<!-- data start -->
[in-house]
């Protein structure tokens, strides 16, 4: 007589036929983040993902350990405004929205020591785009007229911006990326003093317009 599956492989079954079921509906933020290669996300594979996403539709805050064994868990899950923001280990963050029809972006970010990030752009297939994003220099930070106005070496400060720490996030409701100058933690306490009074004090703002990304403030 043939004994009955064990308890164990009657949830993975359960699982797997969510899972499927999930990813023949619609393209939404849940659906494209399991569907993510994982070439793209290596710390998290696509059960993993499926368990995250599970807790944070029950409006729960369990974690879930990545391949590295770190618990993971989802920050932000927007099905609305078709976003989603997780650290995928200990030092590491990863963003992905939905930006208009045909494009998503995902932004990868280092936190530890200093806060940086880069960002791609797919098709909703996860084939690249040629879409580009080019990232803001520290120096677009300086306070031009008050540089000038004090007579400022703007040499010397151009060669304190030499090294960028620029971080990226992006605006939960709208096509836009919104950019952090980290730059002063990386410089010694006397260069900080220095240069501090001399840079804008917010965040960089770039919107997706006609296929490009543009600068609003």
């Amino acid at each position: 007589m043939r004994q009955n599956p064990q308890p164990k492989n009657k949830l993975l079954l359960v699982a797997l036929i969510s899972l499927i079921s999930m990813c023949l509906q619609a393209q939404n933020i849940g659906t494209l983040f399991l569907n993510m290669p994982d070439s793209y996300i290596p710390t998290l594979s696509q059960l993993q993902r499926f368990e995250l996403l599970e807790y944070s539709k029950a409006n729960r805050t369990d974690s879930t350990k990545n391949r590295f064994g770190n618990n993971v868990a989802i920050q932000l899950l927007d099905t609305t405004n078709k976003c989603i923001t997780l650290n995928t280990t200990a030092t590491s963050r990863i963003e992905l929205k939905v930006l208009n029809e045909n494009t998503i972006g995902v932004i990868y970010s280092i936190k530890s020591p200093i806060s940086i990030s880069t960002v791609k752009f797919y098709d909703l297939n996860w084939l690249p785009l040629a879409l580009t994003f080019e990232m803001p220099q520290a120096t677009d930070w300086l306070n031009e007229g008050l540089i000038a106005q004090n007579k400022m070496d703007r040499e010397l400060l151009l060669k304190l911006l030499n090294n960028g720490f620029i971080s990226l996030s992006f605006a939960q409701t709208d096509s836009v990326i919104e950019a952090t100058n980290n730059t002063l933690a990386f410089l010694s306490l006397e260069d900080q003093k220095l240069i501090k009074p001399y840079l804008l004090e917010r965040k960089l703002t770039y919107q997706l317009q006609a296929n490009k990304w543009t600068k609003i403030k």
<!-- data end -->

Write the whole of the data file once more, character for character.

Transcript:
[in-house]
């Protein structure tokens, strides 16, 4: 007589036929983040993902350990405004929205020591785009007229911006990326003093317009 599956492989079954079921509906933020290669996300594979996403539709805050064994868990899950923001280990963050029809972006970010990030752009297939994003220099930070106005070496400060720490996030409701100058933690306490009074004090703002990304403030 043939004994009955064990308890164990009657949830993975359960699982797997969510899972499927999930990813023949619609393209939404849940659906494209399991569907993510994982070439793209290596710390998290696509059960993993499926368990995250599970807790944070029950409006729960369990974690879930990545391949590295770190618990993971989802920050932000927007099905609305078709976003989603997780650290995928200990030092590491990863963003992905939905930006208009045909494009998503995902932004990868280092936190530890200093806060940086880069960002791609797919098709909703996860084939690249040629879409580009080019990232803001520290120096677009300086306070031009008050540089000038004090007579400022703007040499010397151009060669304190030499090294960028620029971080990226992006605006939960709208096509836009919104950019952090980290730059002063990386410089010694006397260069900080220095240069501090001399840079804008917010965040960089770039919107997706006609296929490009543009600068609003």
């Amino acid at each position: 007589m043939r004994q009955n599956p064990q308890p164990k492989n009657k949830l993975l079954l359960v699982a797997l036929i969510s899972l499927i079921s999930m990813c023949l509906q619609a393209q939404n933020i849940g659906t494209l983040f399991l569907n993510m290669p994982d070439s793209y996300i290596p710390t998290l594979s696509q059960l993993q993902r499926f368990e995250l996403l599970e807790y944070s539709k029950a409006n729960r805050t369990d974690s879930t350990k990545n391949r590295f064994g770190n618990n993971v868990a989802i920050q932000l899950l927007d099905t609305t405004n078709k976003c989603i923001t997780l650290n995928t280990t200990a030092t590491s963050r990863i963003e992905l929205k939905v930006l208009n029809e045909n494009t998503i972006g995902v932004i990868y970010s280092i936190k530890s020591p200093i806060s940086i990030s880069t960002v791609k752009f797919y098709d909703l297939n996860w084939l690249p785009l040629a879409l580009t994003f080019e990232m803001p220099q520290a120096t677009d930070w300086l306070n031009e007229g008050l540089i000038a106005q004090n007579k400022m070496d703007r040499e010397l400060l151009l060669k304190l911006l030499n090294n960028g720490f620029i971080s990226l996030s992006f605006a939960q409701t709208d096509s836009v990326i919104e950019a952090t100058n980290n730059t002063l933690a990386f410089l010694s306490l006397e260069d900080q003093k220095l240069i501090k009074p001399y840079l804008l004090e917010r965040k960089l703002t770039y919107q997706l317009q006609a296929n490009k990304w543009t600068k609003i403030k």